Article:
The questions and everyday experience of being hated and terrorized on one side and accepted with compassion on the other side has begun some changes in Ukrainians, including our Basilian Sisters. What have we learned from those months of war?

First, to fully appreciate every day and moment of life, because our tomorrow might not arrive. That means not to put off saying, I love you, or buying a toy that your child has wanted for a long time and seeing their joy — because even today some drone from Iran can explode in your apartment and it will be too late for a gift, to write that essay or to compose that song. Who knows, it might be your last message to the world, your last chance to wash the dishes because in an hour there might not be water and electricity for days.

Second, we learned that we are strong. Yes, we are stronger than all predictions made by different military experts. Ukrainians have less fear of Russian power than many other organizations and institutions. We are not afraid to make the Russian leader mad; Ukrainians have stripped away the myth of the mighty Russian military power, so that everyone can see a mere terrorist regime that kills civilians, women and children, but cannot achieve any impressive results in the war.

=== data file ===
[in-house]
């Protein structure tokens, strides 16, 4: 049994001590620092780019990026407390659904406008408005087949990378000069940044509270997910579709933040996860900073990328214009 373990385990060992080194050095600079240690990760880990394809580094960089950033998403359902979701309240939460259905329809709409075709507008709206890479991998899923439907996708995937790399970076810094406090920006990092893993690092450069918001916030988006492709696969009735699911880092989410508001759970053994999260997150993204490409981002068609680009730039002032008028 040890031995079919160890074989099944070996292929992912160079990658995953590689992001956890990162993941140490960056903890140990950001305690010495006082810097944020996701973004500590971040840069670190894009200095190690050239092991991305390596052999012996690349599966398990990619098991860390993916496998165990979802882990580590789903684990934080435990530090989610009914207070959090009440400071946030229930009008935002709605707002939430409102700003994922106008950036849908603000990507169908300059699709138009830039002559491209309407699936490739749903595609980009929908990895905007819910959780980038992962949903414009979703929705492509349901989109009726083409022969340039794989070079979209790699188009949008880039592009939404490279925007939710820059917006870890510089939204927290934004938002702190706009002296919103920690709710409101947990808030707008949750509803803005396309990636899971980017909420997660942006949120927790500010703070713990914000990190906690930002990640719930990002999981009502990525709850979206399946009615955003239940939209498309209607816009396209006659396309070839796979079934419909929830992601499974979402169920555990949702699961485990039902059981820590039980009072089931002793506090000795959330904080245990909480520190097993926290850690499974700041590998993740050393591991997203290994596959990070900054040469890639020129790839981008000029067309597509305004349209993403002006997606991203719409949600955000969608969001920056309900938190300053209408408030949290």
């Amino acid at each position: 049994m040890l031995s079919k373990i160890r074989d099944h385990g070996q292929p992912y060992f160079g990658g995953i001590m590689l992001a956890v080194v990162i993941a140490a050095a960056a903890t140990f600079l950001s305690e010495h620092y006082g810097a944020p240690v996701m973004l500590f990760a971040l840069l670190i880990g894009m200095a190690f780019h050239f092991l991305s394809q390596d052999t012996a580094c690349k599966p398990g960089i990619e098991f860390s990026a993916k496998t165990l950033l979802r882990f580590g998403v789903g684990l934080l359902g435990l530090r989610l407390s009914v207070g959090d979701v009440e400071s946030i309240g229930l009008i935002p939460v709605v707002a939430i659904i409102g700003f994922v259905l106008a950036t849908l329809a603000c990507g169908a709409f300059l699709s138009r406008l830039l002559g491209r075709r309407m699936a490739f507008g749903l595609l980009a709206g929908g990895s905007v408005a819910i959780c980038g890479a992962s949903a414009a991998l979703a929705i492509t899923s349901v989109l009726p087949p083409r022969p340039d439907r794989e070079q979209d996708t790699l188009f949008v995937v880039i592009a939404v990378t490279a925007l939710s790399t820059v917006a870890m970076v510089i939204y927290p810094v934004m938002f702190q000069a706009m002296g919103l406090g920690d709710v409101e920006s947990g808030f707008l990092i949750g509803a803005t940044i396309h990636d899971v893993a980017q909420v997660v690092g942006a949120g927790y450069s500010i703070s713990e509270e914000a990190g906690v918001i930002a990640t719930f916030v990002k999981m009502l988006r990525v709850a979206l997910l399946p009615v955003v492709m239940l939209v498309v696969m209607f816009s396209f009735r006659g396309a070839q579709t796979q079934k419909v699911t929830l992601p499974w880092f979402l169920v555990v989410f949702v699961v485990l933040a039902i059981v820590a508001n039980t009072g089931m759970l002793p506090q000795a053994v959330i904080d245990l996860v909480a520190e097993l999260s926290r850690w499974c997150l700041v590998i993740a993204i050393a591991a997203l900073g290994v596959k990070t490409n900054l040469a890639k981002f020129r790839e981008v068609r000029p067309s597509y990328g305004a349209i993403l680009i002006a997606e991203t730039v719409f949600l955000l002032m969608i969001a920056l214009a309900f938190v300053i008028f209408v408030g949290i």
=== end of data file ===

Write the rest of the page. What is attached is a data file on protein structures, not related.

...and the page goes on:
This revelation came together with a bloody price of thousands of victims of Bucha, Irpin, Mariupol, Izyum — and the list will become longer with each city and village freed from occupation.

Ukraine's counteroffensive also shows that we are stronger with support of our friends and that it is better to die with a free spirit defending your loved ones and home than to die in the concentration camps and gulags.

Everyone who advises Ukraine to stop defending ourselves and to compromise with Russia is not aware that this statement is recommending that we die in torture and invite Russian tanks to other countries.

Basilian Sisters — staying in our communities all over Ukraine — determined to continue our prayer and support and share the danger with our people.